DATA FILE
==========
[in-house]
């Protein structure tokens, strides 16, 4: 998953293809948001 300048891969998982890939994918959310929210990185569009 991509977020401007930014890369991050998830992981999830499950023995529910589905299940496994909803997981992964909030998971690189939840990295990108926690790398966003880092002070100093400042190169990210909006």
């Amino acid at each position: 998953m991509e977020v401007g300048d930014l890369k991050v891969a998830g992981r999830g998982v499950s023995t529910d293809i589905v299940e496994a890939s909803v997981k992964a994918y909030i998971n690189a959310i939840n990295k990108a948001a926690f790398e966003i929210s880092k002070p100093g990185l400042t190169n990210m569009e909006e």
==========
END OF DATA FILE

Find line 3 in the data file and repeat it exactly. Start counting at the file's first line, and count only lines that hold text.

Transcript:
């Amino acid at each position: 998953m991509e977020v401007g300048d930014l890369k991050v891969a998830g992981r999830g998982v499950s023995t529910d293809i589905v299940e496994a890939s909803v997981k992964a994918y909030i998971n690189a959310i939840n990295k990108a948001a926690f790398e966003i929210s880092k002070p100093g990185l400042t190169n990210m569009e909006e």